Cat Hoarder in New York: Perfect Example of Syndrome's Effect on Home Values

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The case of an upstate New York cat hoarder once again puts the complex problem of hoarding in the spotlight. But there's a serious consequence of hoarding -- aside from health and safety issues -- that can be learned here: how hoarding hurts home values. Irene Vandyke, 50, of Wright, N.Y., could face charges after authorities found 67 dead cats wrapped in plastic bags in her freezer and 99 live cats stuffed in crates that were stacked floor-to-ceiling in her home. Her house was condemned and deemed unfit for human occupancy, the Times Union newspaper in Albany reported.

People who were aware of the situation in Vandyke's home said they tried to help her and remove the animals from her house, but she repeatedly denied their offers. Kerrie Colin, manager of the Animal Shelter of Schoharie in Howes Cave, N.Y., where the live felines were taken for medical treatment, told the Times Union that Vandyke was resistant to previous intervention efforts. "The minute anyone tried to take her cats, she freaked out and threw them off her property," Colin said. "She definitely had a hoarder mentality. She's not a horrible person. She just needs help and counseling."

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Cat Hoarder in New York: Perfect Example of Syndrome's Effect on Home Values

Homeowners do the damnedest things, and thank goodness for home inspectors -- they're there to catch all the fun on camera! Here, we bring you some of the craziest things home inspectors have seen on the job. Please don't try this at home!

“You can’t see me, you can’t see me.” I found this raccoon in a chimney when I opened the outside clean-out door. Yes, I lost the staring competition.

William Vicaire
Discovery Home Inspection
Leominster, Mass.


Photo: Courtesy of the American Society of Home Inspectors (ASHI)

See even worse home inspection nightmares here.

Most people use a piece of wood or metal pipe to help secure the sliding glass doors, but this was a first for me. Yes, those are Bud Light and Pabst Blue Ribbon beer cans. I think a thief breaking in would stop and drink these or take them with him.

Rick A. Harrington
Patch Independent Home Inspections, LLC
Pickerington, Ohio


Photo: Courtesy of the American Society of Home Inspectors (ASHI)

See even worse home inspection nightmares here.

I call this one “plumbers and electricians should just learn to get along.” This drain-pipe fitting prevented full opening of the fuse box. Apparently, the plumber decided that no one would ever need to access these fuses, though they were connected to the water heater and were in use.

Matthew Steger
WIN Home Inspection -- Elizabethtown
Elizabethtown, Pa.


Photo: Courtesy of the American Society of Home Inspectors (ASHI)

See even worse home inspection nightmares here.

This is not Photoshopped. I wasn’t sure which code applied to this scenario. Do you use the 2000 code since the house was built in 2002, or the 1955 code since the car was a 1957 or 1958?

Lamar Rase
Complete Home Inspections, Inc.
Missoula, Mont.


Photo: Courtesy of the American Society of Home Inspectors (ASHI)

See even worse home inspection nightmares here.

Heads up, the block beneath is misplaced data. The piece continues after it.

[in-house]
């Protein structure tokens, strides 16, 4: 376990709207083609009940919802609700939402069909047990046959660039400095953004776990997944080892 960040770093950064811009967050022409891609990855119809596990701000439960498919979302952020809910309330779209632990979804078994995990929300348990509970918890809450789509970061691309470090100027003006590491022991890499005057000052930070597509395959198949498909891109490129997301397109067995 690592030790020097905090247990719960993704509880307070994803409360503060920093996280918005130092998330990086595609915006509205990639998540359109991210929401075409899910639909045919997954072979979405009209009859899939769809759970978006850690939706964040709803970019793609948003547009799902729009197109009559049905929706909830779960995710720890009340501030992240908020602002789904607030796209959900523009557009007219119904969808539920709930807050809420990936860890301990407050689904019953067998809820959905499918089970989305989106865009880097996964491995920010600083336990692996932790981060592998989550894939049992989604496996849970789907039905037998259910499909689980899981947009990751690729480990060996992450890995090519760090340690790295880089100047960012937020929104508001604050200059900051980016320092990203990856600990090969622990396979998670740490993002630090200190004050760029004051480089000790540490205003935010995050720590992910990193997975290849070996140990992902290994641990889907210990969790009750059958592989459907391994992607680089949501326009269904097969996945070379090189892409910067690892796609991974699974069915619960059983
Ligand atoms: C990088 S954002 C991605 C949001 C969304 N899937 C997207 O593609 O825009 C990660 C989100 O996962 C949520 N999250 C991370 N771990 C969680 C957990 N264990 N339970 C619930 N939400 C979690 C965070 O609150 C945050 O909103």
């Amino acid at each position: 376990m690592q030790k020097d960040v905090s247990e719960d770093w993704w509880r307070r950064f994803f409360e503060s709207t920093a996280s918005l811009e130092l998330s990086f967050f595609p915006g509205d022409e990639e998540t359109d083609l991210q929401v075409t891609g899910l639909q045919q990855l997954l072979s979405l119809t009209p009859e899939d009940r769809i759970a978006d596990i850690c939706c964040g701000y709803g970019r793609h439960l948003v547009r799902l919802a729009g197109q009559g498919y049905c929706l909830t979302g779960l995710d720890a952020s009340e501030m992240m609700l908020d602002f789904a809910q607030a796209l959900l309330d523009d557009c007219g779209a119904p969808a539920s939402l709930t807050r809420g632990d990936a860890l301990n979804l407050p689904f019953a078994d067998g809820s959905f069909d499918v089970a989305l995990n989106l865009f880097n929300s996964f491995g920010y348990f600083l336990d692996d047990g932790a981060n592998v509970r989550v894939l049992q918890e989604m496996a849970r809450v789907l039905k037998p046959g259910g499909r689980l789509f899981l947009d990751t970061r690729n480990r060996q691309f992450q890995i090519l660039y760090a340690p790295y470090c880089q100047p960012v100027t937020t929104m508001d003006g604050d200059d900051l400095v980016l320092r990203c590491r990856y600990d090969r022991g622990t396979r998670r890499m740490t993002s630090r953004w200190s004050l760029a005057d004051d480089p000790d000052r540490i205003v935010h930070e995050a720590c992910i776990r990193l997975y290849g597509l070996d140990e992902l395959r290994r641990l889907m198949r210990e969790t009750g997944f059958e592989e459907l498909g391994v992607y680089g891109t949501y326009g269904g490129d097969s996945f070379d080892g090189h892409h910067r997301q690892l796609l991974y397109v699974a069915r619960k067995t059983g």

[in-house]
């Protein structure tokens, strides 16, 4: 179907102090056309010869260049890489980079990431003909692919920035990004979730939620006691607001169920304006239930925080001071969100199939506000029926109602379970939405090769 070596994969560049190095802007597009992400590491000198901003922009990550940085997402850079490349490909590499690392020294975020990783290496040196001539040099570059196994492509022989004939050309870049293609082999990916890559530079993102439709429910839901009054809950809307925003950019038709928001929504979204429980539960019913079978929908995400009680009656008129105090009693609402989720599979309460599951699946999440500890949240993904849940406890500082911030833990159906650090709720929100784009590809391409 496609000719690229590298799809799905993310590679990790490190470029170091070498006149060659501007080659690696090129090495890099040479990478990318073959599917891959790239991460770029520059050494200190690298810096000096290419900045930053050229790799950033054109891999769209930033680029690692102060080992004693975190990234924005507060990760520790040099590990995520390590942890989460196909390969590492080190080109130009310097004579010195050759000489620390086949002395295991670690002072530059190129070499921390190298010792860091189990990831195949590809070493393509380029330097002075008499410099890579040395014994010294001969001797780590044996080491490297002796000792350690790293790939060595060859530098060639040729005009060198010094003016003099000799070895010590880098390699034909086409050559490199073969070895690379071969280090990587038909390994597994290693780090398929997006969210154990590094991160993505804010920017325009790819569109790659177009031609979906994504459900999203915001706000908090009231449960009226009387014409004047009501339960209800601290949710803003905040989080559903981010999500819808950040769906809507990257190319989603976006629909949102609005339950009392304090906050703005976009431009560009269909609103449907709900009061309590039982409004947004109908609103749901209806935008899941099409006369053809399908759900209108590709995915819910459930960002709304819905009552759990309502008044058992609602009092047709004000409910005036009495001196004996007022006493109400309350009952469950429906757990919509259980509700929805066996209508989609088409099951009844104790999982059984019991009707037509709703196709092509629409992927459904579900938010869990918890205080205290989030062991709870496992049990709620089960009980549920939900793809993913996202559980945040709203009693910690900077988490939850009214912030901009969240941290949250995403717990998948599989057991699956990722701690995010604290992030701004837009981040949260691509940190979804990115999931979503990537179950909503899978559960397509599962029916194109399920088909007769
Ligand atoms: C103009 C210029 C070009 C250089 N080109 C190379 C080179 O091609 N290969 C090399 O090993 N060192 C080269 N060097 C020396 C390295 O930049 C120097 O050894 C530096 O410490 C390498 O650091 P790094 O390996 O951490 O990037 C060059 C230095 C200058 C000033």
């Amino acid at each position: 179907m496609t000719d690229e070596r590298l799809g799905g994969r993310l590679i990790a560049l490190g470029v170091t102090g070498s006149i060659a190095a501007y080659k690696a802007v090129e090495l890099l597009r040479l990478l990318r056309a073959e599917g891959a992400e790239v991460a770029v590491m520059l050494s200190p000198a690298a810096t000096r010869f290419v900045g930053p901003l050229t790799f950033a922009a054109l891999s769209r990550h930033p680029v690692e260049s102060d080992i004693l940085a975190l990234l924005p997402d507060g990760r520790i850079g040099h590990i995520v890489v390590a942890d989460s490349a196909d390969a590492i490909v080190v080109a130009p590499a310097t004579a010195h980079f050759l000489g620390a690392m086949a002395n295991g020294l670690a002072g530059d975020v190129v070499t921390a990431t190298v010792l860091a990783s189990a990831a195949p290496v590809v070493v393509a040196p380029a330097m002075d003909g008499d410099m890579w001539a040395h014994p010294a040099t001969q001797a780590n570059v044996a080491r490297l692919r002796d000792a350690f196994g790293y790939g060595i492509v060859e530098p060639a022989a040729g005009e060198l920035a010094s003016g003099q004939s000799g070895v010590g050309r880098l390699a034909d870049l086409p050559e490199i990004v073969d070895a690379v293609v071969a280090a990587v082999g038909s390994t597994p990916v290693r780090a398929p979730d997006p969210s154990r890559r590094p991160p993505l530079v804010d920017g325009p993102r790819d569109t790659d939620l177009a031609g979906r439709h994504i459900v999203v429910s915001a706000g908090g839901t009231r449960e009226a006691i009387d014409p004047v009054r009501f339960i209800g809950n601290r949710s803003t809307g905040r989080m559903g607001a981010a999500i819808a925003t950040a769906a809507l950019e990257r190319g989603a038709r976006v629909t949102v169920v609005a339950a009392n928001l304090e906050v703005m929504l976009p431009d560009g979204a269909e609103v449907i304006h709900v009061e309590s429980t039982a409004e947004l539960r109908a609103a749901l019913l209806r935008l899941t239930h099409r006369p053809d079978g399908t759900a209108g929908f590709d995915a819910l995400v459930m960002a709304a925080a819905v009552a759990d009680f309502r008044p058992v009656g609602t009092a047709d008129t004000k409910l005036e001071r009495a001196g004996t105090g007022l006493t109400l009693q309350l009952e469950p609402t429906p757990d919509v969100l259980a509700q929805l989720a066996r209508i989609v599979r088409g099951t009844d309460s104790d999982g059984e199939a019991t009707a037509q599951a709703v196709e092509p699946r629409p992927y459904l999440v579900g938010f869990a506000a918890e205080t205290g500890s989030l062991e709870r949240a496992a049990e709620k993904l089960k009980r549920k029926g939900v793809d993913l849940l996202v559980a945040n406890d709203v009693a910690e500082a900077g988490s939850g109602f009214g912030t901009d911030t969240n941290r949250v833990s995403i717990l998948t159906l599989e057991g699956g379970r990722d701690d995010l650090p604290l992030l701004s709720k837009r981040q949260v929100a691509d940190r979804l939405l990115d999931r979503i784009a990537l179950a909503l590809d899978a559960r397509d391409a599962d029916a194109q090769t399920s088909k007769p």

The inside of the car was set to be used as part of a home theater. I’ve seen this in Disney World, but never in a house.

Lamar Rase
Complete Home Inspections, Inc.
Missoula, Mont.


Photo: Courtesy of the American Society of Home Inspectors (ASHI)

See even worse home inspection nightmares here.

This is a functioning door on the second story of a home with no staircase. Do you need a handrail if there is only one (20-foot) step?

Wally Shank
Mid Penn Home Inspections
Carlisle, Pa.


Photo: Courtesy of the American Society of Home Inspectors (ASHI)

See even worse home inspection nightmares here.

Why would anyone want a new-construction inspection? Because, evidently, plumbers and carpenters don’t communicate! This photo shows the basement rough-in for the toilet -- IN the stairwell.

Charlie Yates
WIN Home Inspection Crown Point
Crown Point, Ind.


Photo: Courtesy of the American Society of Home Inspectors (ASHI)

See even worse home inspection nightmares here.

This one, I suppose, is for the basement wet-bar sink drain -- UNDER the stairwell!

Charlie Yates
WIN Home Inspection - Crown Point
Crown Point, Ind.


Photo: Courtesy of the American Society of Home Inspectors (ASHI)

See even worse home inspection nightmares here.

Dryer ventilation: sexy AND functional.

Charles “Chap” Fichera
Ceilings 2 Cellars Home Inspections, LLC
Green Lane, Pa.


Photo: Courtesy of the American Society of Home Inspectors (ASHI)

See even worse home inspection nightmares here.

Aren’t you supposed to take the instructions out of the furnace before starting it up?

Bruce Barker
Dream Home Consultants
Peoria, Ariz.


Photo: Courtesy of the American Society of Home Inspectors (ASHI)

See even worse home inspection nightmares here.

It’s good that we don’t use furnaces too often in Phoenix.

Bruce Barker
Dream Home Consultants
Peoria, Ariz.


Photo: Courtesy of the American Society of Home Inspectors (ASHI)

See even worse home inspection nightmares here.

I found this recently in Houston. I guess the owners were more worried about being ready for a hurricane (see the generator) than about blowing up the house.

Robert J.P. Goodspeed
Goodspeed Inspection Services, Inc.
Missouri City, Texas


Photo: Courtesy of the American Society of Home Inspectors (ASHI)

See even worse home inspection nightmares here.

Talk about water hammer.

David Grudzinski
Advantage Home Inspections
Cranston, R.I.


Photo: Courtesy of the American Society of Home Inspectors (ASHI)